In the United States, hoverflies are called ‘flower flies’ and, at the moment, there are often clouds of these engaging insects around stands of flowers in our gardens and the wider countryside. Here are two species that are particularly noticeable and well worth examining in greater detail when you find them:
There is little mistaking this relatively large and conspicuous hoverfly, with its three pairs of white comma-like markings. The first individuals that we see from about June onwards are migrants from southern and central Europe which breed and, in good years like this one, give rise to large numbers of offspring that turn up just about everywhere. We don’t know whether any fly south again as the year progresses, but those that remain can’t survive our cold winters, a situation that global warming could reverse over the coming years.
It’s reckoned that the larvae of this species probably consume as many as 500 or more of the aphids that they feed on, generally low down in the vegetation but, once they’ve become adults, they content themselves with nectar & pollen, which helps to mature the eggs (thankfully, they don’t require blood like the deerflies below!).
This is probably our most familiar hoverfly – it’s even got an English name: the Marmalade Hoverfly. It’s smaller than Scaeva pyrastri but has that wonderful marmalade-coloured abdomen with the double black stripes. It’s a form of what is known as Batesian mimicry, the harmless hoverfly mimicking a more dangerous species, thereby gaining protection from predators.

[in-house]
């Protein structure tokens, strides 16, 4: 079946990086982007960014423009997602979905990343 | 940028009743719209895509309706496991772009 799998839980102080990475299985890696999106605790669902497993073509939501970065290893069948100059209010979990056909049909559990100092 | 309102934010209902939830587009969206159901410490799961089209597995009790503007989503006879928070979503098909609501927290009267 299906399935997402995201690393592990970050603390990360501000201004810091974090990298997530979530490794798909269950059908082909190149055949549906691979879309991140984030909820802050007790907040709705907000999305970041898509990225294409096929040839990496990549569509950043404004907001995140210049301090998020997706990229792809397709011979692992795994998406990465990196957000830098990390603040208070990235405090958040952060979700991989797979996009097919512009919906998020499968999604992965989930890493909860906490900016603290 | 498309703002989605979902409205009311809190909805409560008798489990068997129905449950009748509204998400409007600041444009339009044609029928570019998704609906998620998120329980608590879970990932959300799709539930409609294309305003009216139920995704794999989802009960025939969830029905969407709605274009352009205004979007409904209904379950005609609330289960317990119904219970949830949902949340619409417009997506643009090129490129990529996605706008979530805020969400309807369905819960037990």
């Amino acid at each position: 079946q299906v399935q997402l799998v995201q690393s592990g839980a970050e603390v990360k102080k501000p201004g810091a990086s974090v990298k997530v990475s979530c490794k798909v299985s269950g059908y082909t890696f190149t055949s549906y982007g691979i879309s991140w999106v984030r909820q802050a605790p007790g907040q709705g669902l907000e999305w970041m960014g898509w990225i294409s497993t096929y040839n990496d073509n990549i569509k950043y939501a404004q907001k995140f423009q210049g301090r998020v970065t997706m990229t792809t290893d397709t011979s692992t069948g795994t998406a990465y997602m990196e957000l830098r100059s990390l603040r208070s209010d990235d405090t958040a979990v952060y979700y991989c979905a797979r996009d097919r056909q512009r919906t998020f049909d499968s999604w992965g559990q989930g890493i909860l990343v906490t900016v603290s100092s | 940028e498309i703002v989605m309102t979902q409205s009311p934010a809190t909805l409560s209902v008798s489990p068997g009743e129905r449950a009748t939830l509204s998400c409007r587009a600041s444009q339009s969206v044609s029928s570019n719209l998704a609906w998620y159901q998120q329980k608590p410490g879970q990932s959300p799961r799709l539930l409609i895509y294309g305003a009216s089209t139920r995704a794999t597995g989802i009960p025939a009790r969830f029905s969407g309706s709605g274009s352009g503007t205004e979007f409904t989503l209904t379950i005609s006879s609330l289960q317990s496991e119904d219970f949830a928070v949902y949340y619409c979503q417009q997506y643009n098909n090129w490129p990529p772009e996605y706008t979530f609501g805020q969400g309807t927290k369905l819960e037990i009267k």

The Marmalade Fly larva is also an important predator of various aphids, and a number of studies have been undertaken of their beneficial effect in controlling pests in various crops. One experiment established that female Marmalade Hoverflies ‘are able to evaluate and adjust oviposition rates according to different aphid prey densities’, i.e., the greater the number of aphids, the greater the number of eggs laid!
The thing I find most fascinating is the fact that they are drawn to the aphid colonies by the honeydew secreted by the individuals. So it’s not the number of aphids which attracts them so much as the concentration of honeydew and, even then, they are able to differentiate between the honeydew of various species so that they are choosing the correct aphid species', too.